Water Productivity in Rainfed Agriculture: Redrawing the Rainbow of Water to Achieve Food Security in Rainfed Smallholder Systems, 1st Edition (Paperback) book cover

Water Productivity in Rainfed Agriculture

Redrawing the Rainbow of Water to Achieve Food Security in Rainfed Smallholder Systems, 1st Edition

By Hodson Makurira

CRC Press

250 pages

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pub: 2010-12-30
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The challenge of water scarcity as a result of insufficient seasonal rainfall and dry spell occurrences during cropping seasons is compounded by inefficient agricultural practices by smallholder farmers where insignificant soil and water conservation efforts are applied. The hypothesis of this research is that many of the past research efforts have taken a fragmented approach to deal with the challenges facing subsistence farmers in rainfed systems.

The research has been conducted in the semi-arid Makanya catchment of northern Tanzania and has successfully applied different analytical techniques to better understand soil and water interactions at field scale. It has been demonstrated that there is indeed scope to increase crop water productivity provided the local farmers adopt more efficient cultivation techniques. Substantial yield increases occur as a result of diverting runoff and these further improve when other techniques such as ripping, application of manure and cover cropping are introduced. This confirms that no single solution exists to solve the problem of low yields in rainfed farming systems.

However, even with these promising results, the research has shown that there is room to further improve the efficiency of crop water use through improvement in research approaches and exploration of better techniques.

Table of Contents

1. Introduction 2. Rainfed Agriculture in Sub-Saharan Africa 3. The Study Area 4. Research Sites and Observation Techniques 5. Water Partitioning Analysis using Modelling Techniques 6. Productivity Analysis 7. Synthesis of the Research 8. Conclusions

About the Author

Hodson Makurira obtained his BSc in Civil Engineering from the University of Zimbabwe and his MSc from the International Institute for Infrastructural, Hydraulic and Environmental Engineering (now UNESCO-IHE) in Delft, The Netherlands. He worked as a water resources engineer for the Ministry of Water Resources and Development and for the Zimbabwe National Water Authority. He is currently a lecturer at the University of Zimbabwe and involved in several educational and research development programmes. His subjects of expertise are improving livelihoods for semi-arid rainfed environment communities, mitigation of dry spells on crop productivity and water partitioning processes at field scale and the linking to crop productivity.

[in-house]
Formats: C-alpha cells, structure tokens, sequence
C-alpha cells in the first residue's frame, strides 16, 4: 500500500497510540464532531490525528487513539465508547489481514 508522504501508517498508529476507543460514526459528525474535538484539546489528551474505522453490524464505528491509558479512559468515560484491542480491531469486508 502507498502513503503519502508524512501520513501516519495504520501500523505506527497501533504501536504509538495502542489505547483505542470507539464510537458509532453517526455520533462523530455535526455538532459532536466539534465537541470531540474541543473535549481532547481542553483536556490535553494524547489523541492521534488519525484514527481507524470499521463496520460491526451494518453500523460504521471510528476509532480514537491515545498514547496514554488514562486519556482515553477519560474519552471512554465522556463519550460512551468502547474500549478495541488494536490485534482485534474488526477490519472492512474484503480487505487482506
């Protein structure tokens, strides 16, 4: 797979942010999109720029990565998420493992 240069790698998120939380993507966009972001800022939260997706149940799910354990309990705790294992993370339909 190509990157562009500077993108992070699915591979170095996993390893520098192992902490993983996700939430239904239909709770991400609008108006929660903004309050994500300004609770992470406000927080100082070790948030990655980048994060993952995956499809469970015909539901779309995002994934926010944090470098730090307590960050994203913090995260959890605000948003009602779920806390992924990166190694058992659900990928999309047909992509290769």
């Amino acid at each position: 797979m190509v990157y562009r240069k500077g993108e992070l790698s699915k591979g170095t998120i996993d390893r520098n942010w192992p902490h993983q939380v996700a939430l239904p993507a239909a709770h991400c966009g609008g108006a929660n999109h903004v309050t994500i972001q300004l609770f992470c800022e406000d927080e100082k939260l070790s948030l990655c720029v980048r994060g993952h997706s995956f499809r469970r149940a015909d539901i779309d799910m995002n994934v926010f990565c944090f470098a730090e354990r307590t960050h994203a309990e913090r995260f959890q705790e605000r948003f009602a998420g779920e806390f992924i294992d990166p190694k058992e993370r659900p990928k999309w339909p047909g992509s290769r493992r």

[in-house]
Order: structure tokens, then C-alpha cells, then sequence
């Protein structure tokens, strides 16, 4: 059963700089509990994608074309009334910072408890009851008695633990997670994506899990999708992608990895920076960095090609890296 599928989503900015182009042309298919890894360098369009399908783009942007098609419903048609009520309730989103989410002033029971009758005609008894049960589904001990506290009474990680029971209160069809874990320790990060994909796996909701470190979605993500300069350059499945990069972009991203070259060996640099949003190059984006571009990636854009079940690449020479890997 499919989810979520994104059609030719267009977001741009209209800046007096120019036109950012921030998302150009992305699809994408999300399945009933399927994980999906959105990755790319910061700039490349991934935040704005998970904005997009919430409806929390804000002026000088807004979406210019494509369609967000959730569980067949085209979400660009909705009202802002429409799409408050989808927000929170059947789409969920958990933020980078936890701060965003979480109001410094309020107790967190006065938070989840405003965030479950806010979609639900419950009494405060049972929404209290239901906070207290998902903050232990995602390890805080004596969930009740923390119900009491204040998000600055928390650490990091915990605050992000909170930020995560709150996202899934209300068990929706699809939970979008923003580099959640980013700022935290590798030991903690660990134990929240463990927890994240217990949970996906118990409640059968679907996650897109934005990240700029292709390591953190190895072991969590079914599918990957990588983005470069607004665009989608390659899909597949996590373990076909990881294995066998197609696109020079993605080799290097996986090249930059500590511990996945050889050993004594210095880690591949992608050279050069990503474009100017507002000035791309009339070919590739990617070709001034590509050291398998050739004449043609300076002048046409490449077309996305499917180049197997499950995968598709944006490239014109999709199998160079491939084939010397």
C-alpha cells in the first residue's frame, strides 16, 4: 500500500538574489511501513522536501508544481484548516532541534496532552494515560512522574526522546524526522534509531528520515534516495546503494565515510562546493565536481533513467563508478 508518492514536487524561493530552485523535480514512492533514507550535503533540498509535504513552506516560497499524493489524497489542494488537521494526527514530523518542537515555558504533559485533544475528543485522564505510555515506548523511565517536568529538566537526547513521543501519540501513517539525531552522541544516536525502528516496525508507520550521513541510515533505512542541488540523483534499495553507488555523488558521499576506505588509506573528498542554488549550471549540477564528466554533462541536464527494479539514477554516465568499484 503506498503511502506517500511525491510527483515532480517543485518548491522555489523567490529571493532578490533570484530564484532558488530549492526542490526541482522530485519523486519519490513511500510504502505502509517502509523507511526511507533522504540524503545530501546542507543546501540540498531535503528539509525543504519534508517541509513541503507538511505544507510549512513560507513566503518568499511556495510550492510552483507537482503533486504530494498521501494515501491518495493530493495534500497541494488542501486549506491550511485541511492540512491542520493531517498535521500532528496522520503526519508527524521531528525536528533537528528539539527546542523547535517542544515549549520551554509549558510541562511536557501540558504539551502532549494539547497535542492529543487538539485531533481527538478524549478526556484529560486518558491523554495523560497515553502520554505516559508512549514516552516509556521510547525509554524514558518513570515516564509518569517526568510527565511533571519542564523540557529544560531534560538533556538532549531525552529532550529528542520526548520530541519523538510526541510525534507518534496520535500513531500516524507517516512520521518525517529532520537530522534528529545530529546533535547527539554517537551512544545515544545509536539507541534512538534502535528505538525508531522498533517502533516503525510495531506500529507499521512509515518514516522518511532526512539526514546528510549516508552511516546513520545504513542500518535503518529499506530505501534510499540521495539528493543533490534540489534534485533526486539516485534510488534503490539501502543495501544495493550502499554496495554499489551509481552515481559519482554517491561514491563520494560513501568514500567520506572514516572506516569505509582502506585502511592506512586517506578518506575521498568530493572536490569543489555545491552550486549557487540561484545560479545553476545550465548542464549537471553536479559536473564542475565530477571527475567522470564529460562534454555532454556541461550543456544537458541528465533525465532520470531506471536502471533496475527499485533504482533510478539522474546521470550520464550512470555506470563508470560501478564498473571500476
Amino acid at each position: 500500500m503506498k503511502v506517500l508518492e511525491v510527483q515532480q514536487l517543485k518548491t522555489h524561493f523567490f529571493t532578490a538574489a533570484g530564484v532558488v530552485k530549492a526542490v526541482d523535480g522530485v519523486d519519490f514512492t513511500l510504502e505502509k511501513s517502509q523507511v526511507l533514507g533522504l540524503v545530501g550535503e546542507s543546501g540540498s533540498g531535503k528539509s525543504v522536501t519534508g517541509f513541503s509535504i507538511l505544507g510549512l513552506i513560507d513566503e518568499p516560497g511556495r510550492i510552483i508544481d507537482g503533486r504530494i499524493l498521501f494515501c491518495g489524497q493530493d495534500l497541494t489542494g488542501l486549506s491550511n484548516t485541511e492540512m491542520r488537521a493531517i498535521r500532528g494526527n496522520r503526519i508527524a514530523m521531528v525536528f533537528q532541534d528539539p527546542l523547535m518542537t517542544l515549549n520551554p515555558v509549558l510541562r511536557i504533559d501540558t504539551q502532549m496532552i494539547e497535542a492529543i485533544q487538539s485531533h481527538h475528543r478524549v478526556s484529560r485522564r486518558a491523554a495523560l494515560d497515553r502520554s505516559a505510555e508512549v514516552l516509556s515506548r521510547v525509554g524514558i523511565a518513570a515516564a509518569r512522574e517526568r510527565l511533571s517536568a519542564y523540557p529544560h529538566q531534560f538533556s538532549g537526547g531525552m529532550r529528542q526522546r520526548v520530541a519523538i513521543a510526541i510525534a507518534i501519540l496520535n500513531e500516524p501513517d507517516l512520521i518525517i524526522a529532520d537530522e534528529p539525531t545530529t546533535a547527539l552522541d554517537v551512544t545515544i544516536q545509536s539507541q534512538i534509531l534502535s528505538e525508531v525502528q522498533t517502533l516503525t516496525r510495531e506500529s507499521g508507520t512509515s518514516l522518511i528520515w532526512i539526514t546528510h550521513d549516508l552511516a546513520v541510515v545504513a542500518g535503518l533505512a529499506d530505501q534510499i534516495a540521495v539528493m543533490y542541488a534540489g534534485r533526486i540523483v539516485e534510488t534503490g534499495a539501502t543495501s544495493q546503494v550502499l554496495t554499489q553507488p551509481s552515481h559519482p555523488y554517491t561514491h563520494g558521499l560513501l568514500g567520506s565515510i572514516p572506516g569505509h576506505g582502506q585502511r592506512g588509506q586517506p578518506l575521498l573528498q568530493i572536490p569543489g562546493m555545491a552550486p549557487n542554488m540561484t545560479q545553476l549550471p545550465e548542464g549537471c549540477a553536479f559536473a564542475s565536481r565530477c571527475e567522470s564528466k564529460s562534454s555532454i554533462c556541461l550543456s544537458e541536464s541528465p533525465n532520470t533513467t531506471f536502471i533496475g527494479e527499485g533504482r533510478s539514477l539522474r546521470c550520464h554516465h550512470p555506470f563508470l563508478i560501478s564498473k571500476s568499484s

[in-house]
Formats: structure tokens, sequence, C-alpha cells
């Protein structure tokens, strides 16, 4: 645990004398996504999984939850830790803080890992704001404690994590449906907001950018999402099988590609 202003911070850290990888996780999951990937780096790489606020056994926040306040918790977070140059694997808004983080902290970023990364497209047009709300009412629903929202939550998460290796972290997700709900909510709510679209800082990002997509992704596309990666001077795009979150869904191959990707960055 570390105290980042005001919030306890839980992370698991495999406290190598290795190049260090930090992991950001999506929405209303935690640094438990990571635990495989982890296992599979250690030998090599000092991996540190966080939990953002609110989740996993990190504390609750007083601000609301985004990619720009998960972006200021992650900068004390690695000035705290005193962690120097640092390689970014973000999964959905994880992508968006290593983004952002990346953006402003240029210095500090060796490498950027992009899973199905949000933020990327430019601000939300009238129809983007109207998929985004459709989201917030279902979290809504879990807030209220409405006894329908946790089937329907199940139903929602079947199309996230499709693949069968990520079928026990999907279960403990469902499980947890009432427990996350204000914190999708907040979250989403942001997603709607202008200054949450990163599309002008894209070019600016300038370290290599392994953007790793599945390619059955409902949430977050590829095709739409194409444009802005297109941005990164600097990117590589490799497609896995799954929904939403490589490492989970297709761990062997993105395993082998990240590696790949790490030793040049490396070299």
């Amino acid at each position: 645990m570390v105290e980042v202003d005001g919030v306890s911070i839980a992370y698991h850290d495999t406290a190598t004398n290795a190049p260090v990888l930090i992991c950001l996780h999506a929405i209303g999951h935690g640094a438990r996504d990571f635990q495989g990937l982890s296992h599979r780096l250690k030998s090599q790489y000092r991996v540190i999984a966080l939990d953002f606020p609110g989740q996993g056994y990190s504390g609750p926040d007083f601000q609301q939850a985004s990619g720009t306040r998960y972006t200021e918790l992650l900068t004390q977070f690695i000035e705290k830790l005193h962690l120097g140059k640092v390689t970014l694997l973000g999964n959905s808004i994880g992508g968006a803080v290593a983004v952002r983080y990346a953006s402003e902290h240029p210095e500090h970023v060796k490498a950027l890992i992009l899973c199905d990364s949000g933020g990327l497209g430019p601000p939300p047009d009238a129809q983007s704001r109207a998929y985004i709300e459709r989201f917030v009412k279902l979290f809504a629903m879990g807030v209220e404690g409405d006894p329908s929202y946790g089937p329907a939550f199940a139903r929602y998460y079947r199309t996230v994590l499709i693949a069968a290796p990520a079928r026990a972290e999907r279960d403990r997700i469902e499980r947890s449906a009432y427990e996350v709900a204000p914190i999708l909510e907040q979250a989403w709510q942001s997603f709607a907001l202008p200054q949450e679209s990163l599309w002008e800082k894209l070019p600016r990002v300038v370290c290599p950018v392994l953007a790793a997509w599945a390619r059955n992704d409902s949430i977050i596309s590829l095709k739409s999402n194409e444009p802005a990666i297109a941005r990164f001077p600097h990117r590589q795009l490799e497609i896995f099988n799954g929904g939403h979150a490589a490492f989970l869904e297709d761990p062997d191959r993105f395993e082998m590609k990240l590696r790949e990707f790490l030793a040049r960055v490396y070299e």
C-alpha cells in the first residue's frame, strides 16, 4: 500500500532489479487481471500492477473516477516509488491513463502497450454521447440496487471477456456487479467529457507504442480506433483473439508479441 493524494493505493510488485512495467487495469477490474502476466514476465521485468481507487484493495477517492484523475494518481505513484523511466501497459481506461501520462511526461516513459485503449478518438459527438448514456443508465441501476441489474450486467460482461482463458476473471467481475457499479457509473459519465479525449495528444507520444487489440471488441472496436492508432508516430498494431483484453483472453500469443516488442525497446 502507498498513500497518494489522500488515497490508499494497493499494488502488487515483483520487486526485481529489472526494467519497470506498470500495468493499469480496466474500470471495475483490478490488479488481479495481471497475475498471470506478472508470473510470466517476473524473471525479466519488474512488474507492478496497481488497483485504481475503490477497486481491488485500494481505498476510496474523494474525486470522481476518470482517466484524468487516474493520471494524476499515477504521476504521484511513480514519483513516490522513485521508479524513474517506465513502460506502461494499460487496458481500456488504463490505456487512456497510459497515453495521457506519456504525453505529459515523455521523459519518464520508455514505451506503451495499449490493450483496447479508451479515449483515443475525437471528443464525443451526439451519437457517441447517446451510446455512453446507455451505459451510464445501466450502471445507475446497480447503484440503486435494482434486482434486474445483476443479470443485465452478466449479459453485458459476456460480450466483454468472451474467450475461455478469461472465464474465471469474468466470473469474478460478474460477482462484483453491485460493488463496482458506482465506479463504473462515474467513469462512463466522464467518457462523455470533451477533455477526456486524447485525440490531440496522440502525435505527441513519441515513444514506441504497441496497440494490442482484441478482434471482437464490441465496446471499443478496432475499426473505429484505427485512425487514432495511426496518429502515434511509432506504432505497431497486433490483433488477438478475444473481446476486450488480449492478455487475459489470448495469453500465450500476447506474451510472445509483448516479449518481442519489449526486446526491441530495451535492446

About the Series

IHE Delft PhD Thesis Series

IHE Delft PhD programme leads to a deepening of a field of specialisation. PhD fellows do scientific research, often with conclusions that directly influence their region. At IHE Delft, PhD researchers from around the world participate in problem-focused and solution-oriented research on development issues, resulting in an inspiring research environment. PhD fellows work together with other researchers from many countries dealing with topics related to water and the environment.

PhD research is often carried out in the ‘sandwich’ model. Preparation and final reporting – the first and last portion of the programme – are carried out in Delft, while actual research is done in the fellow’s home country, under co-supervision of a local institute. Regular contacts with the promotor are maintained through visits and long-distance communication. This enables researchers to employ solutions directly to problems in their geographical region.

IHE Delft PhD degrees are awarded jointly with a university. The degrees are highly valued and fully recognised in all parts of the world.

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Subject Categories

BISAC Subject Codes/Headings:
NATURE / Environmental Conservation & Protection
TECHNOLOGY & ENGINEERING / Environmental / Water Supply